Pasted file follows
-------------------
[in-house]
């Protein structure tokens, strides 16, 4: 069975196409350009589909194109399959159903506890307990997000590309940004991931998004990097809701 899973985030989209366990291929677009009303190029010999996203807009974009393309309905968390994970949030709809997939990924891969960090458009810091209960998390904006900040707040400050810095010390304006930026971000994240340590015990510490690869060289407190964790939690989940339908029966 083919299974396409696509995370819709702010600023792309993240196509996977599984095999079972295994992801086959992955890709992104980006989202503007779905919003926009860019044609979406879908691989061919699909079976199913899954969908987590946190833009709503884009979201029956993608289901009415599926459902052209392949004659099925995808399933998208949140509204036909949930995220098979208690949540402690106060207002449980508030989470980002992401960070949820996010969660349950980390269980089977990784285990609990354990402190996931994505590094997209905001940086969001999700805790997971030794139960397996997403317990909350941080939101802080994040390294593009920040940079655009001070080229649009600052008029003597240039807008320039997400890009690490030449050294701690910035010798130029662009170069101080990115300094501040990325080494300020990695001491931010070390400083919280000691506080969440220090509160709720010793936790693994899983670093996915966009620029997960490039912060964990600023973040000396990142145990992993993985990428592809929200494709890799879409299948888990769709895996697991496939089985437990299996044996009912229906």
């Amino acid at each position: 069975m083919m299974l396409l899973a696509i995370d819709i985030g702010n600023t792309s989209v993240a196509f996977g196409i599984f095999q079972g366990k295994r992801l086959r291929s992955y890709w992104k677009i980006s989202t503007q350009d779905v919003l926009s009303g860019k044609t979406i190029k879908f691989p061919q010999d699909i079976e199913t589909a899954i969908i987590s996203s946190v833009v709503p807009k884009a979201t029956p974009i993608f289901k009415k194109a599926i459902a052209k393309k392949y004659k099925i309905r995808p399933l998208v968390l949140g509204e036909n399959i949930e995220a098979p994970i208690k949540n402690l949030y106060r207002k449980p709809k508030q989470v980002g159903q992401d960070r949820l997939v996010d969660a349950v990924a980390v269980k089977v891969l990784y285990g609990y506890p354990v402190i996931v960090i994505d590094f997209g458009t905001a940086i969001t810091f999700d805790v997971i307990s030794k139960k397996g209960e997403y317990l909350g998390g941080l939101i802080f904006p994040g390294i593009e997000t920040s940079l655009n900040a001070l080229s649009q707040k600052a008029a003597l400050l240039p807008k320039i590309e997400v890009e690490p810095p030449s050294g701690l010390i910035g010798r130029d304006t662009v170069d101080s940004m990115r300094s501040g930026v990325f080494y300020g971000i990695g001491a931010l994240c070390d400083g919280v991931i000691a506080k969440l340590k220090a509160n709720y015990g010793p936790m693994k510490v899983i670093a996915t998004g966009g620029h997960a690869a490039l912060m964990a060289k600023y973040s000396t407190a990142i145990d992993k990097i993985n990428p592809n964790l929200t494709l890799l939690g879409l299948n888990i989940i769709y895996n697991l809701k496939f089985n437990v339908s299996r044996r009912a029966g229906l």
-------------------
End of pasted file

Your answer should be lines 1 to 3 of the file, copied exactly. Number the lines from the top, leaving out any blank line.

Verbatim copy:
[in-house]
């Protein structure tokens, strides 16, 4: 069975196409350009589909194109399959159903506890307990997000590309940004991931998004990097809701 899973985030989209366990291929677009009303190029010999996203807009974009393309309905968390994970949030709809997939990924891969960090458009810091209960998390904006900040707040400050810095010390304006930026971000994240340590015990510490690869060289407190964790939690989940339908029966 083919299974396409696509995370819709702010600023792309993240196509996977599984095999079972295994992801086959992955890709992104980006989202503007779905919003926009860019044609979406879908691989061919699909079976199913899954969908987590946190833009709503884009979201029956993608289901009415599926459902052209392949004659099925995808399933998208949140509204036909949930995220098979208690949540402690106060207002449980508030989470980002992401960070949820996010969660349950980390269980089977990784285990609990354990402190996931994505590094997209905001940086969001999700805790997971030794139960397996997403317990909350941080939101802080994040390294593009920040940079655009001070080229649009600052008029003597240039807008320039997400890009690490030449050294701690910035010798130029662009170069101080990115300094501040990325080494300020990695001491931010070390400083919280000691506080969440220090509160709720010793936790693994899983670093996915966009620029997960490039912060964990600023973040000396990142145990992993993985990428592809929200494709890799879409299948888990769709895996697991496939089985437990299996044996009912229906």
């Amino acid at each position: 069975m083919m299974l396409l899973a696509i995370d819709i985030g702010n600023t792309s989209v993240a196509f996977g196409i599984f095999q079972g366990k295994r992801l086959r291929s992955y890709w992104k677009i980006s989202t503007q350009d779905v919003l926009s009303g860019k044609t979406i190029k879908f691989p061919q010999d699909i079976e199913t589909a899954i969908i987590s996203s946190v833009v709503p807009k884009a979201t029956p974009i993608f289901k009415k194109a599926i459902a052209k393309k392949y004659k099925i309905r995808p399933l998208v968390l949140g509204e036909n399959i949930e995220a098979p994970i208690k949540n402690l949030y106060r207002k449980p709809k508030q989470v980002g159903q992401d960070r949820l997939v996010d969660a349950v990924a980390v269980k089977v891969l990784y285990g609990y506890p354990v402190i996931v960090i994505d590094f997209g458009t905001a940086i969001t810091f999700d805790v997971i307990s030794k139960k397996g209960e997403y317990l909350g998390g941080l939101i802080f904006p994040g390294i593009e997000t920040s940079l655009n900040a001070l080229s649009q707040k600052a008029a003597l400050l240039p807008k320039i590309e997400v890009e690490p810095p030449s050294g701690l010390i910035g010798r130029d304006t662009v170069d101080s940004m990115r300094s501040g930026v990325f080494y300020g971000i990695g001491a931010l994240c070390d400083g919280v991931i000691a506080k969440l340590k220090a509160n709720y015990g010793p936790m693994k510490v899983i670093a996915t998004g966009g620029h997960a690869a490039l912060m964990a060289k600023y973040s000396t407190a990142i145990d992993k990097i993985n990428p592809n964790l929200t494709l890799l939690g879409l299948n888990i989940i769709y895996n697991l809701k496939f089985n437990v339908s299996r044996r009912a029966g229906l």